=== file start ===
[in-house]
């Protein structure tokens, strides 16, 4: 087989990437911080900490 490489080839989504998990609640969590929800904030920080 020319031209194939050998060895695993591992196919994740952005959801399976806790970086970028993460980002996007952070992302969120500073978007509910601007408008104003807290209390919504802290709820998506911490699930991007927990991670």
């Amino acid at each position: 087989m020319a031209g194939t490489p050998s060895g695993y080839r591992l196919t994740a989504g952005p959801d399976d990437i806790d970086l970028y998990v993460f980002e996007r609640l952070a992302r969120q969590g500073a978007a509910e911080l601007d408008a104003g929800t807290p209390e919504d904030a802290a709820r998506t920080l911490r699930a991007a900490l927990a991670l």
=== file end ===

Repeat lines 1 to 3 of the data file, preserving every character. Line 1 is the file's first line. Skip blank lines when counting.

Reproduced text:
[in-house]
């Protein structure tokens, strides 16, 4: 087989990437911080900490 490489080839989504998990609640969590929800904030920080 020319031209194939050998060895695993591992196919994740952005959801399976806790970086970028993460980002996007952070992302969120500073978007509910601007408008104003807290209390919504802290709820998506911490699930991007927990991670």
């Amino acid at each position: 087989m020319a031209g194939t490489p050998s060895g695993y080839r591992l196919t994740a989504g952005p959801d399976d990437i806790d970086l970028y998990v993460f980002e996007r609640l952070a992302r969120q969590g500073a978007a509910e911080l601007d408008a104003g929800t807290p209390e919504d904030a802290a709820r998506t920080l911490r699930a991007a900490l927990a991670l």